Outside of the CIA, our primary post-9/11 creation has been the office of the Director of National Intelligence. Numbering 4,000 individuals, this office is composed of desk-bound bureaucrats whose primary impact on the collection of human intelligence seems to have been the creation of yet more bureaucracy. The DNI collects no intelligence. It captures no terrorists. It takes us no closer to our goal.

We cannot afford to continue in this manner. Al Qaeda and the broader threat of Islamic extremism are not going to go away anytime soon. Whether we leave Afghanistan in 2011 or not, we are still going to be at war with al Qaeda and its surrogates. To win that war we must accept the necessity to employ truly unconventional means and truly unconventional forces.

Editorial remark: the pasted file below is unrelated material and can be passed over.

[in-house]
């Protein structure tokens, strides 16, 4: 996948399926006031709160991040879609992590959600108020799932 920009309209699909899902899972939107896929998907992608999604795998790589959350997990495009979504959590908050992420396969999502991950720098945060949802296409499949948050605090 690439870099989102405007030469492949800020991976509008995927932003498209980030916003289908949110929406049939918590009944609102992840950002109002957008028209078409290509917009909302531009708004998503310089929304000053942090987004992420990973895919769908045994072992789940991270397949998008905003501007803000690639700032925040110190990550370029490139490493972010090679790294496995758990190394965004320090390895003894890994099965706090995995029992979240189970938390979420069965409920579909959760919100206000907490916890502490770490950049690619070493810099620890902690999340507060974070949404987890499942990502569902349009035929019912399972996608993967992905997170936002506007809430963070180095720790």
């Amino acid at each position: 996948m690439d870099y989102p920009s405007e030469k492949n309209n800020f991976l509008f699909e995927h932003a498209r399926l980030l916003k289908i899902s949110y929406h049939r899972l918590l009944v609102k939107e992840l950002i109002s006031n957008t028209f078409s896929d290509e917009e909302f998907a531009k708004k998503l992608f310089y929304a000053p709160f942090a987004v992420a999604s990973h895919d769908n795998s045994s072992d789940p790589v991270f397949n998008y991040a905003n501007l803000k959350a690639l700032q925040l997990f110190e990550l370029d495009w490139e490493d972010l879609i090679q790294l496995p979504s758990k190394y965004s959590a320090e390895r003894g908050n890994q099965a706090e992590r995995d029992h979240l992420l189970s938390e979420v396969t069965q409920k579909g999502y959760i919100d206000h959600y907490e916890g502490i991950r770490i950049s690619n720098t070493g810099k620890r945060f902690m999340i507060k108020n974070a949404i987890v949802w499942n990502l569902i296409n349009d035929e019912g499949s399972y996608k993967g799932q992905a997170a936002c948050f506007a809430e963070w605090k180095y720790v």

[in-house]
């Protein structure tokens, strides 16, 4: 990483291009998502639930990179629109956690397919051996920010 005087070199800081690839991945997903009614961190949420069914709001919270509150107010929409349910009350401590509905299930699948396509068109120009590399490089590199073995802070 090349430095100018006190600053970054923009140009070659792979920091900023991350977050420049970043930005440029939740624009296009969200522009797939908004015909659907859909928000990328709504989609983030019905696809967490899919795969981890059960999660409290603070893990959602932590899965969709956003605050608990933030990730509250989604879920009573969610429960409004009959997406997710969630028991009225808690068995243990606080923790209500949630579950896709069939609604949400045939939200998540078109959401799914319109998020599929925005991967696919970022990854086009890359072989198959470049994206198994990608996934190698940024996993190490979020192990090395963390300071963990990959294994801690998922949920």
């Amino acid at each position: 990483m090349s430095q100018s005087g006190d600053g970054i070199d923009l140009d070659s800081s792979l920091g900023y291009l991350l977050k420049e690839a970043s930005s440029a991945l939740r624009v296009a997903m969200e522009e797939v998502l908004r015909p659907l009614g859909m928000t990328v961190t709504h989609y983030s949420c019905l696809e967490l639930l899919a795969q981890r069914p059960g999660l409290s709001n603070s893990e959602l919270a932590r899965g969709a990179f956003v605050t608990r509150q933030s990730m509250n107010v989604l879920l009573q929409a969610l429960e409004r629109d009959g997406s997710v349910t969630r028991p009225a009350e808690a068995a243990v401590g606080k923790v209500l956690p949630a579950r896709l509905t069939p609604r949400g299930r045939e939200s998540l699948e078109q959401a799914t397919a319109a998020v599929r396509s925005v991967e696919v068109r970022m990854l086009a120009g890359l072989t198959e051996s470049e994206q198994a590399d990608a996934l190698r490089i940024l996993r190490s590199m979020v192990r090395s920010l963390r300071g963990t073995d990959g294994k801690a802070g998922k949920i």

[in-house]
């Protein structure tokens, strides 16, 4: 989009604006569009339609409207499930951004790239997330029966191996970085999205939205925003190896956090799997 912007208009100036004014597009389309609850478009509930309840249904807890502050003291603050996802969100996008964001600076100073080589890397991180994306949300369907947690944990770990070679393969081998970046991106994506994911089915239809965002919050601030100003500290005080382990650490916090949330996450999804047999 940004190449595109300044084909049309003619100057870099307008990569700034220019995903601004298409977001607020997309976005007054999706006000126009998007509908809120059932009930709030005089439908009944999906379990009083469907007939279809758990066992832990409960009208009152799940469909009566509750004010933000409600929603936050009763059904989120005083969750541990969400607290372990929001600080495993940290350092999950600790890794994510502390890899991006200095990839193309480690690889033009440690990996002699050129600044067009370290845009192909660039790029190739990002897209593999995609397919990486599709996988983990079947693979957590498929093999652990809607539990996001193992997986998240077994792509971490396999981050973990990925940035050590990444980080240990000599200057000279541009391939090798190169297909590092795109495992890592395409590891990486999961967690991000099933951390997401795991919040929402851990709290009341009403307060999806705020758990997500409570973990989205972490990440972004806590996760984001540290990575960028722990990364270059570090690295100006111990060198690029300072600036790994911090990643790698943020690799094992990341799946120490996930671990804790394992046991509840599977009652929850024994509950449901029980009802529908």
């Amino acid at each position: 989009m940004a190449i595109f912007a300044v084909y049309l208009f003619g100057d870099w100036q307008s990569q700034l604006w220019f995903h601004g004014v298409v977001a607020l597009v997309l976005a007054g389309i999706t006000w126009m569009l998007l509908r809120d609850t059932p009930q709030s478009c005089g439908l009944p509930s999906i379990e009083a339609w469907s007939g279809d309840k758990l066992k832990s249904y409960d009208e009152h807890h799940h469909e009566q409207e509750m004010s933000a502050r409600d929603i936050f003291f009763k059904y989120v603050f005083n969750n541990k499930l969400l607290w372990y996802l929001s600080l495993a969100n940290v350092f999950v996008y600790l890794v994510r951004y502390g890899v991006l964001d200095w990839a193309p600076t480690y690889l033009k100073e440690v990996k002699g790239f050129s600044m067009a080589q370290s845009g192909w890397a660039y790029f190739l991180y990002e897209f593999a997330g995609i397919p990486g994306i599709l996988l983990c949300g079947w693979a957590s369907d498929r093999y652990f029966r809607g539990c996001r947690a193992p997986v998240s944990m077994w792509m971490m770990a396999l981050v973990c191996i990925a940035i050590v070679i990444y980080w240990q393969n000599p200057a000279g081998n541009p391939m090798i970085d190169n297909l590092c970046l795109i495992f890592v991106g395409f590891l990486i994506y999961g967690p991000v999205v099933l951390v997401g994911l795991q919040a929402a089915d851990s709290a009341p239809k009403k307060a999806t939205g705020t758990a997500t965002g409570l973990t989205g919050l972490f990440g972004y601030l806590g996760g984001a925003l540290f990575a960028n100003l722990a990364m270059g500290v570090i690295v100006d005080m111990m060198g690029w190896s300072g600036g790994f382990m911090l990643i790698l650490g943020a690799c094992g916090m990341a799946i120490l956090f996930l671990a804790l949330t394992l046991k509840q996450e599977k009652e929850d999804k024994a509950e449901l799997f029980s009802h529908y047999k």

What we need is a new Office of Strategic Services (OSS), the legendary World War II-era spy organization known for its singular focus on mission accomplishment. Such an organization would be small, probably on the lines of the original OSS, which numbered roughly 13,000 individuals. It would be elite, composed of uniquely-qualified individuals drawn from every walk of life and from the full cross-section of American society. It would have a simple, flat bureaucratic structure to ensure that it was capable of rapid decision making and equally rapid action. And, finally, and perhaps most importantly, such an organization would report directly to the President to insulate it from the paralyzing influence of Washington bureaucracy.

During his failed bid for the Presidency, Sen. John McCain talked about the necessity to create a modern version of the OSS. If we really want to win this war, it’s time we gave that idea some serious thought.

Charles S. Faddis is a retired CIA officer and the author of “Beyond Repair: The Decline and Fall of the CIA” (The Lyons Press).